Rajinder Puri (September 20, 1934–February 16, 2015) was an exceptional cartoonist and political columnist. His work in both areas was marked by a directness and purity of purpose seldom, if ever, seen in the oeuvre of any Indian cartoonist or columnist. He had a marked gift for incisive drawing and writing. There were others like O. V. Vijayan, who could draw and write expressively, but none had Puri’s bent for savage satire which, no doubt, had a connection with the Partition, an event without parallel in 20th century history where 18 lakh people—Hindus, Muslims, Sikhs—were massacred. It scarred the psyche of people in India and Pakistan, and memories of psychological and physical wounds inflicted on each other survive to this day.

Puri was only 13 when he came to Delhi with his family from Karachi, but the cataclysmic happenings were to mark him for life, as they did millions of others not so blessed with an aptitude for the arts.

He was 22 when he finished his Master’s in history from St Stephen’s College, Delhi University. He had already begun to reveal a talent for satirical drawing and writing. It was only a matter of time before he plunged into cartooning and journalism full time. Puri had also met the dynamic socialist Ram Manohar Lohia, whose thoughts were to remain with the aspiring tyro the rest of his life. Puri carried within himself—till the end—Lohia’s scepticism about the Congress’s intentions to rule India fairly and bring succour to the poor and needy. 

Puri’s ability to use the grotesque through line, and later tone, may possibly owe something to the medieval Dutch master Hieronymus Bosch, and the early 20th century German cartoonist George Grosz.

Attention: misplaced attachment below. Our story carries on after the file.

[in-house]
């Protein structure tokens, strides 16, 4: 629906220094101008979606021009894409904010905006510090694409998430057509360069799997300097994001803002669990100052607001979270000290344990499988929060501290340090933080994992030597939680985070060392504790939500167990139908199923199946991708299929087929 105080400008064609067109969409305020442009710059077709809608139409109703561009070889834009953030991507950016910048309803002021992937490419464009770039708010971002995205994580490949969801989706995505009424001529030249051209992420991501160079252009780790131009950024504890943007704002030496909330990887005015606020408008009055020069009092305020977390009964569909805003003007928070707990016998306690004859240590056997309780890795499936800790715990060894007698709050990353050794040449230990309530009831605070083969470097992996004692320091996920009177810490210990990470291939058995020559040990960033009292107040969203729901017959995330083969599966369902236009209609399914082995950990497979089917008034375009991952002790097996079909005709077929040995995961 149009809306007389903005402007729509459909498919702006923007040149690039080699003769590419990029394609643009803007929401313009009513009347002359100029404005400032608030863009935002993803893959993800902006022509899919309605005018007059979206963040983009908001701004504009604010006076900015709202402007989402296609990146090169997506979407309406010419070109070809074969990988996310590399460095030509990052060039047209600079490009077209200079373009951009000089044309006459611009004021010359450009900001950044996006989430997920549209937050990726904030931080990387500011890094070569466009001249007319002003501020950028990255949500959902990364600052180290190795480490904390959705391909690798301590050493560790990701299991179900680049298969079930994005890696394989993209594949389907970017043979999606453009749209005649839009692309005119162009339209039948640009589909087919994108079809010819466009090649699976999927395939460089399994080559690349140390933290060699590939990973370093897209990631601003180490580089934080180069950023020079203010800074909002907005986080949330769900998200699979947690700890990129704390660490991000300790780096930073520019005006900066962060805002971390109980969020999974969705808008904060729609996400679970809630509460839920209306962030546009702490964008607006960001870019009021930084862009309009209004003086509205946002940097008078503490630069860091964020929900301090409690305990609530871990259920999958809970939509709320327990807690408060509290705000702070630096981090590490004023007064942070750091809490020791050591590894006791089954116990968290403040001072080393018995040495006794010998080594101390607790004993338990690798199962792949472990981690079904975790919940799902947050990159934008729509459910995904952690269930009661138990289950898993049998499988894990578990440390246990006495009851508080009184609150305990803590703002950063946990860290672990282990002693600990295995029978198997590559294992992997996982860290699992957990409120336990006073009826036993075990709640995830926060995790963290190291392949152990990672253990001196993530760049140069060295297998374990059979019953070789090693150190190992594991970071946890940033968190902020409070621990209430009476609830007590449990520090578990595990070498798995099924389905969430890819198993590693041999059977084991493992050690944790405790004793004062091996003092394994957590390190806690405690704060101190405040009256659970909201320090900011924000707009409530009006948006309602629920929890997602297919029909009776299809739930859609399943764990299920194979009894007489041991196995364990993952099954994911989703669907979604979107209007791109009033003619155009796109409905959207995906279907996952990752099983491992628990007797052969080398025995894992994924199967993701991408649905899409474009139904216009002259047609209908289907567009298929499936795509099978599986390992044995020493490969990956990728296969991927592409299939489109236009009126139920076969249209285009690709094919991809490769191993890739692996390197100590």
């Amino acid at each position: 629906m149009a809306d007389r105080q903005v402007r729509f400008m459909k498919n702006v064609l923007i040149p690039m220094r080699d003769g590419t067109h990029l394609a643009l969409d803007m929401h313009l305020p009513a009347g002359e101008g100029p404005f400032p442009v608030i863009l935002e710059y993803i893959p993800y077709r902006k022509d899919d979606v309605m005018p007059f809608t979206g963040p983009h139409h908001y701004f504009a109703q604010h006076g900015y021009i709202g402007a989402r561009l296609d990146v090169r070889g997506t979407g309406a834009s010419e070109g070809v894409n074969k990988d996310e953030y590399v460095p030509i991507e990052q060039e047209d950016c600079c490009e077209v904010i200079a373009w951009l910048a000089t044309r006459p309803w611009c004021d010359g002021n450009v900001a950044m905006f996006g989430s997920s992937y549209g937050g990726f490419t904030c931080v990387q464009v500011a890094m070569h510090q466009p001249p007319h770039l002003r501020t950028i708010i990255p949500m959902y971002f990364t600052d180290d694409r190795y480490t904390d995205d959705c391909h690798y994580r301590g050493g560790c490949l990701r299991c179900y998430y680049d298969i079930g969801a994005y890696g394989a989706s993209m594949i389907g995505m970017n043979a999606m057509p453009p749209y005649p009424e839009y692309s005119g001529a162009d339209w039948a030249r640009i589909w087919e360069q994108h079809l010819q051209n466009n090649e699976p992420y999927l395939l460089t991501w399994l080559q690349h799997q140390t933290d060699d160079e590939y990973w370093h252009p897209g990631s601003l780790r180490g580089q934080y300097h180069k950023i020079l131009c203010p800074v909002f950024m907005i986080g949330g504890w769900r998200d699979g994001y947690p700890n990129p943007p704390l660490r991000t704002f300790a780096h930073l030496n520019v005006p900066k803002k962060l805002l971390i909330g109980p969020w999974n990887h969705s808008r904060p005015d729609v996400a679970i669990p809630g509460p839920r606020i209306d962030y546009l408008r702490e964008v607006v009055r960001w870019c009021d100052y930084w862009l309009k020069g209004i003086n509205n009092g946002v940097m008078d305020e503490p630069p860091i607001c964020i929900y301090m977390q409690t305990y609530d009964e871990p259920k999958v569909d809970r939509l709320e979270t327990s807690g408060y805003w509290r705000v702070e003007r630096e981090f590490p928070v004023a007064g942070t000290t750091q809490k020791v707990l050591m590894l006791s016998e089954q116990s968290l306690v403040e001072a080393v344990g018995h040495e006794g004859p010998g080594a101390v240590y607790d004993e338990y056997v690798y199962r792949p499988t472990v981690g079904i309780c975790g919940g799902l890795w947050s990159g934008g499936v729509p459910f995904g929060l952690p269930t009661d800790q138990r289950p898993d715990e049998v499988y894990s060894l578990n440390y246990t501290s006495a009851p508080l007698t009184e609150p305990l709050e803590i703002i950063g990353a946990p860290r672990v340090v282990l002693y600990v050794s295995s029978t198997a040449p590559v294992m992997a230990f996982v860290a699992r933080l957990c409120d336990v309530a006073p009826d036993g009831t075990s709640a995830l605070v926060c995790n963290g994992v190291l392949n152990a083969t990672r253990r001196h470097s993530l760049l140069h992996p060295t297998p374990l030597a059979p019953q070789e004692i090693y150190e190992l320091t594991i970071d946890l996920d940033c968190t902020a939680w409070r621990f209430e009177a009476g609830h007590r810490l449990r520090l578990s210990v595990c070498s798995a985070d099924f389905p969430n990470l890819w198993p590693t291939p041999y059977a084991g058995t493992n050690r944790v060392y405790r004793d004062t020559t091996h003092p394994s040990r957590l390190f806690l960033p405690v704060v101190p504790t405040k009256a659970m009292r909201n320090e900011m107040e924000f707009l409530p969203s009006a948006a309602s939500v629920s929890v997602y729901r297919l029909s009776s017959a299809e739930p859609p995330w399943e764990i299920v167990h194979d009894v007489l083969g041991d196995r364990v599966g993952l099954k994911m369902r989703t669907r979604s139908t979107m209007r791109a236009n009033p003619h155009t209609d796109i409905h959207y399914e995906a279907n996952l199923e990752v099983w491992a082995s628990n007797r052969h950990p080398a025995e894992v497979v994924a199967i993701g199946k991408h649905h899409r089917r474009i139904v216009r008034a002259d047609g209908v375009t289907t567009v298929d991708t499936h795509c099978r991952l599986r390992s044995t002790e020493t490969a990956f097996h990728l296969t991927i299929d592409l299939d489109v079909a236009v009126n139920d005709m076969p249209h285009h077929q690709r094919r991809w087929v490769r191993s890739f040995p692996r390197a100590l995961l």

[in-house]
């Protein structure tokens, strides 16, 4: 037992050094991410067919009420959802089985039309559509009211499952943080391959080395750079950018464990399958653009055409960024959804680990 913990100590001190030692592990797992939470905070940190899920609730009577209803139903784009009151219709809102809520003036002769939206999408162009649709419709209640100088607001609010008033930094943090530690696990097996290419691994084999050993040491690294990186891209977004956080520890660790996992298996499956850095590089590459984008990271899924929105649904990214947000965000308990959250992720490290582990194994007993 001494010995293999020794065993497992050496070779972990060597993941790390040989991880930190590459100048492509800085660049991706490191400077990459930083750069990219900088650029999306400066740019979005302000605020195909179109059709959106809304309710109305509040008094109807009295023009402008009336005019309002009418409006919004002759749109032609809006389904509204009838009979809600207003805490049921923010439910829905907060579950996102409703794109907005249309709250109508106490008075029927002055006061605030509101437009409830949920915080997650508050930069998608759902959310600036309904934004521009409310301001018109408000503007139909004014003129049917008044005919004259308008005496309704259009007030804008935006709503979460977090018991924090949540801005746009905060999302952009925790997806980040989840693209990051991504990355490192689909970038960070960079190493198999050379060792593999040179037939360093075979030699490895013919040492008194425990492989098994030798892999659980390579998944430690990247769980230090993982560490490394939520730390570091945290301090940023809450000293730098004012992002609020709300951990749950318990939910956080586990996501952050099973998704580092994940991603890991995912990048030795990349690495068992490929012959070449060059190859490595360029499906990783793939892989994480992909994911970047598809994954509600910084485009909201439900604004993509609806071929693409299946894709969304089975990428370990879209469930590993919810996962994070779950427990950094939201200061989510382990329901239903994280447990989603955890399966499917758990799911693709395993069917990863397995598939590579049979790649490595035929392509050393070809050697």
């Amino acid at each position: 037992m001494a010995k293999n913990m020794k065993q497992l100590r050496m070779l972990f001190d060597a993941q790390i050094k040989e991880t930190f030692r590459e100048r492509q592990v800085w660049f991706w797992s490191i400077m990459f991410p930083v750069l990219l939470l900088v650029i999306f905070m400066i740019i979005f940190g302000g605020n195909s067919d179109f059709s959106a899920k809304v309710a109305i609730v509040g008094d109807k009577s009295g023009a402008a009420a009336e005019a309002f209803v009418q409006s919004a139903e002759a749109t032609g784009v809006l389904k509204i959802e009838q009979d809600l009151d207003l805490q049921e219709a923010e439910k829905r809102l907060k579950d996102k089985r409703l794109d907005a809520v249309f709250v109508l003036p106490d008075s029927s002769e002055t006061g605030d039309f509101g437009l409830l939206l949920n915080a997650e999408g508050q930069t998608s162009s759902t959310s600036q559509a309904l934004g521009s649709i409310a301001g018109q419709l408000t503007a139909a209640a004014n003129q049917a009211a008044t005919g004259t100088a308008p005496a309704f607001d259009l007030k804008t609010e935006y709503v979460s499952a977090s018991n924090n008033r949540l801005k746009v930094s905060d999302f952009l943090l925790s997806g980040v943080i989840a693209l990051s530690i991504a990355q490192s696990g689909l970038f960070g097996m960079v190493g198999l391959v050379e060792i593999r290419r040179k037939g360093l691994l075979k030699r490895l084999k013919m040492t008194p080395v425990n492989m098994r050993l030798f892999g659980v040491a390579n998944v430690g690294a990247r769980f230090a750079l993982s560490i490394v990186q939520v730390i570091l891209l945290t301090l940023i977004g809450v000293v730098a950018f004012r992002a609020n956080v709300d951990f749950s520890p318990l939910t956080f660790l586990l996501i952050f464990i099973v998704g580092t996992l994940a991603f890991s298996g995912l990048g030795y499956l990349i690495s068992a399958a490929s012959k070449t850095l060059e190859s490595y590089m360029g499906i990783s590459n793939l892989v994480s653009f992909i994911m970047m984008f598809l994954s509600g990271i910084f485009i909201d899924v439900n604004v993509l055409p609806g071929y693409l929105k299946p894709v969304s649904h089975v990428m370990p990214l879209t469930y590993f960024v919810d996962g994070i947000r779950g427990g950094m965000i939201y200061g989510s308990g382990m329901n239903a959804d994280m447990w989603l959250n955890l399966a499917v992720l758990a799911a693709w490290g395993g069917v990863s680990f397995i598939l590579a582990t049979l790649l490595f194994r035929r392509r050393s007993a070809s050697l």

His artistic credentials—the expression would have embarrassed him no end—were established soon enough. His drawing had raw power and a quality of expression that at once brings two artistes to mind: Jonathan Swift and Honoré Daumier. The first was an Englishman, who wrote the savage satire Gulliver’s Travels. The second was French, a cartoonist and painter of profoundly humane abilities. Swift probably opened for Puri the doors of realisation about greed and avarice being fundamental traits in human beings, and Daumier opened up the varied possibilities of line in the expression of ideas and emotions, more so those associated with satire and trenchant social criticism.

Puri’s ability to use the grotesque through line, and later tone, may possibly owe something to a viewing of reproductions and possibly, originals of the medieval Dutch master Hieronymus Bosch, and the early 20th century German cartoonist and painter George Grosz. Puri would have been alarmed at such cultural heavy weights being dragged in to justify the quality of his cartoons and caricatures. A lifelong debunker of so-called high culture that for him had its roots in inexplicable snobbery, he once wrote in the visitor’s book, after seeing the exhibition of a well-regarded modern Indian painter’s work, that even he [Puri] could understand the paintings!

He learned the ropes of his profession when in England, working with The Manchester Guardian and the Glasgow Herald. In an unguarded moment during a tea session, he confessed the he had seen the art of the classical and modern European masters while in England. It was then that he also met Ronald Searle, Osbert Lancaster, Scarfe and others.  He was instinctively averse to “high culture” and its proponents though he responded keenly to Hindustani music, both vocal and classical.

Always the champion of the underdog, he spoke glowingly of the khayal singing of Ustad Chhote Ghulam Ali Khan, who also hailed from Kasur (now in Pakistan) like his illustrious senior Ustad Bade Ghulam Ali Khan. He had a hilarious story about the sitar maestro Pandit Ravi Shankar’s first concert at the Harballabh music festival in Amritsar in the early 1950s. The largely rustic Punjabi audience was musically well informed but a little too generous in the use of choice expletives to express appreciation. Ravi Shankar warmed up quickly and played a series of difficult taan with supreme confidence and the audience showered him with colourful four-letter words expressing approval.

The sitarist, taken aback, asked his pupil called Jhinghan, sotto voce, as he was getting ready for another piece if he was playing all that badly. Jhinghan, Puri’s college friend, said, “Gurujee you are playing brilliantly!”